16 February 2006

The Good Samaritan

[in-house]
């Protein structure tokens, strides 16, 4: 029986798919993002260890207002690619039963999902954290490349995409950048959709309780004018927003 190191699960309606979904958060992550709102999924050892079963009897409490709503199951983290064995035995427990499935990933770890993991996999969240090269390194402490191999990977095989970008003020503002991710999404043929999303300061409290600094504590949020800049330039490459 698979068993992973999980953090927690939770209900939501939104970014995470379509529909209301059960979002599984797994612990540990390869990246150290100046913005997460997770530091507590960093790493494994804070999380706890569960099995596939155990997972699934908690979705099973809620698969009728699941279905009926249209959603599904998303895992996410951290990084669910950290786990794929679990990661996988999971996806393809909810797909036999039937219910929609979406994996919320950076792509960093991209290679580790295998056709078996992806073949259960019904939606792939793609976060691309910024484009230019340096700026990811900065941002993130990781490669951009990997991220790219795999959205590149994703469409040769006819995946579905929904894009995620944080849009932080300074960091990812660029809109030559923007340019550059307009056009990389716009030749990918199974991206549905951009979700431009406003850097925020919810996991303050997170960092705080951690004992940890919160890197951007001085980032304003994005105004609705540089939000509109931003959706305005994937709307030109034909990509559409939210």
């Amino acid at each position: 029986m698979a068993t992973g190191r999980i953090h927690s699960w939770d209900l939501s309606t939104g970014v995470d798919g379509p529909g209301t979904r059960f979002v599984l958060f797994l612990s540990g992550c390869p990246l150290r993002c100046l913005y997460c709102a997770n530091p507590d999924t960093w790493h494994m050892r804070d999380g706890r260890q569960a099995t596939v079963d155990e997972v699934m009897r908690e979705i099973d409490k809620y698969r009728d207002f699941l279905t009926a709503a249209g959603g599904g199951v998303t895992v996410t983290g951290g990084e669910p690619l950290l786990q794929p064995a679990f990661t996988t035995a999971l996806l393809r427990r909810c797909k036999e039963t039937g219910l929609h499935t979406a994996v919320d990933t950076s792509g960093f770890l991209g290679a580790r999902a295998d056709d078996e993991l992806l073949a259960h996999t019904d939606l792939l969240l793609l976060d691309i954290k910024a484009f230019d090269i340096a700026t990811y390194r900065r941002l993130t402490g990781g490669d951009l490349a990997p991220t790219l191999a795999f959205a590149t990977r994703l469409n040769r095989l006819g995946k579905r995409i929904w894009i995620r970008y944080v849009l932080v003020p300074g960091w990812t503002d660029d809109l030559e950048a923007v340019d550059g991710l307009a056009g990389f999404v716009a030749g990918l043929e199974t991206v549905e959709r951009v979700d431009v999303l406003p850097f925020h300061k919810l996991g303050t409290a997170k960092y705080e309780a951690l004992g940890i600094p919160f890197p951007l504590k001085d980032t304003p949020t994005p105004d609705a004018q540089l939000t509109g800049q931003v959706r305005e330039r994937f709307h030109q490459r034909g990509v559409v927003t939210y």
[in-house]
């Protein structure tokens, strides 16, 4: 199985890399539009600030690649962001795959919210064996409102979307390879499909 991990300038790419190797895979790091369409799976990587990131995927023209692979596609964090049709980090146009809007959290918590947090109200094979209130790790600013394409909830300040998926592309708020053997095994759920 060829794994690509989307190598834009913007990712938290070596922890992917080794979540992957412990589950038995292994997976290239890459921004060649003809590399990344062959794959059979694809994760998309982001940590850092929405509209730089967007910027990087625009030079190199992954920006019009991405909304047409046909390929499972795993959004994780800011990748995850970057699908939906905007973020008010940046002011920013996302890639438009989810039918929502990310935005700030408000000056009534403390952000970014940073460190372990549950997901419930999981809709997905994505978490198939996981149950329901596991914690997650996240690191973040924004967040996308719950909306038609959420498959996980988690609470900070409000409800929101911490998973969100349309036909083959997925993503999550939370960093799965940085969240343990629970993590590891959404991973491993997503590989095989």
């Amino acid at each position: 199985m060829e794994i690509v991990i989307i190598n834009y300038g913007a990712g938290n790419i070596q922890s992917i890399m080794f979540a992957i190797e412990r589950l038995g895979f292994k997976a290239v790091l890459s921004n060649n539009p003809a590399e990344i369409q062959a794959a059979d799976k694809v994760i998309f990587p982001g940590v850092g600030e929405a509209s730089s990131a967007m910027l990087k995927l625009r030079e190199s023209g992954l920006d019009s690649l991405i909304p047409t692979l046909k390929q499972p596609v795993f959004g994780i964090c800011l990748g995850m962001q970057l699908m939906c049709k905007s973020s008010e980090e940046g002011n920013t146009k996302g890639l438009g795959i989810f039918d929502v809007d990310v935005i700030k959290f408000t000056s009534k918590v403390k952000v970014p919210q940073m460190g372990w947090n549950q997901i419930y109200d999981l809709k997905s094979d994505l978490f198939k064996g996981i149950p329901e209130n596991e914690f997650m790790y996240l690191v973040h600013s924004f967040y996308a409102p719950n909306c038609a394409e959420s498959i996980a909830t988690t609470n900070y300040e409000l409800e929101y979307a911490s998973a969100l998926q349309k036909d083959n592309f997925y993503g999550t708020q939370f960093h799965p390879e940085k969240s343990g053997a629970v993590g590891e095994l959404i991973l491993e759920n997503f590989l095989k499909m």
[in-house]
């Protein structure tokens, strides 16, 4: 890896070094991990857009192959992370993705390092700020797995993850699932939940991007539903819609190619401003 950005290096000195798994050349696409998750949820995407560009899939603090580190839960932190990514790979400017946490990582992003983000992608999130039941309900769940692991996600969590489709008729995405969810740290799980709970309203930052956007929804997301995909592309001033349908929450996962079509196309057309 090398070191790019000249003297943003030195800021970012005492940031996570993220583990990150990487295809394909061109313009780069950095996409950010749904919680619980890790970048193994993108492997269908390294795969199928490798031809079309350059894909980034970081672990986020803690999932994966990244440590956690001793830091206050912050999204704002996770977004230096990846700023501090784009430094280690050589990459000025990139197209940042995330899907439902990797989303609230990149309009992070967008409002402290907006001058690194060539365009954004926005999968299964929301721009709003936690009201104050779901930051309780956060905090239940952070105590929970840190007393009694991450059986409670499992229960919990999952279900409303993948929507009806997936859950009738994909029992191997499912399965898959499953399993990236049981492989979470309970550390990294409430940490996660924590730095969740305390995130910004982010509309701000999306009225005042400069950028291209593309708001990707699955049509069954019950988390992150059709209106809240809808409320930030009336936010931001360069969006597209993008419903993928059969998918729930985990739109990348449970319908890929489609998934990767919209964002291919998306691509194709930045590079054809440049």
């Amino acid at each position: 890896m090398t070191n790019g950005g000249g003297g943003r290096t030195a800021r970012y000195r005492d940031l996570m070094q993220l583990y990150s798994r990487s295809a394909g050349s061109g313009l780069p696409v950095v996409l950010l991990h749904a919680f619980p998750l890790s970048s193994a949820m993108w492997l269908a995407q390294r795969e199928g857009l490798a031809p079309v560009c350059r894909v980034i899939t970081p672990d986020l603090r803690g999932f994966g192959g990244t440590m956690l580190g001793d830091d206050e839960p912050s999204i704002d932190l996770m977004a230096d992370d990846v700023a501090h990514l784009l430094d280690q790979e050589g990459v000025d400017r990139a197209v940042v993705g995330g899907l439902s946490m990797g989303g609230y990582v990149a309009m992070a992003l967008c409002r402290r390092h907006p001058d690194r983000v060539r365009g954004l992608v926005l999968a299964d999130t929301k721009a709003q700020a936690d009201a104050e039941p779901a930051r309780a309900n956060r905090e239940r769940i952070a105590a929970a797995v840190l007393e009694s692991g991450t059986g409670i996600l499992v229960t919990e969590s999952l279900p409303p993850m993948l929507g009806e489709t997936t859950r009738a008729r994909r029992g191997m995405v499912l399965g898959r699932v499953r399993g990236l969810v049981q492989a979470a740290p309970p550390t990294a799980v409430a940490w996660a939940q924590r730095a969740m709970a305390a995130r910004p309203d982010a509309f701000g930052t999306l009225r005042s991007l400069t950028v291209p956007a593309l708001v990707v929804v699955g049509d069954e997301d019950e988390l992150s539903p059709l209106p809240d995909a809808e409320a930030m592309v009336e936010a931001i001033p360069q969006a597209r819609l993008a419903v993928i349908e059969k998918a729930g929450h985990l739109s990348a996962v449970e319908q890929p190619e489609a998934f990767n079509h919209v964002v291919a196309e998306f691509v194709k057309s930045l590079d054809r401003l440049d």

Just returned from a trip to LASU, my experience there deserves a whole post on its own. Na, the air conditioning in the new Peugeot 406 na die! My jaw is aching from having to clench it so hard; else my teeth would have been chattering that coupled with the bad state of the road would have severed my tongue for sure! Initially I dey try form ‘binto’, when e be like say no be only my tongue I go lose, my chest sef go congeal na im I hala. Na im dem inform me say na de lowest setting de tin dey!!! Deflecting the flow of freezing air to the windows and all made it a little better sha.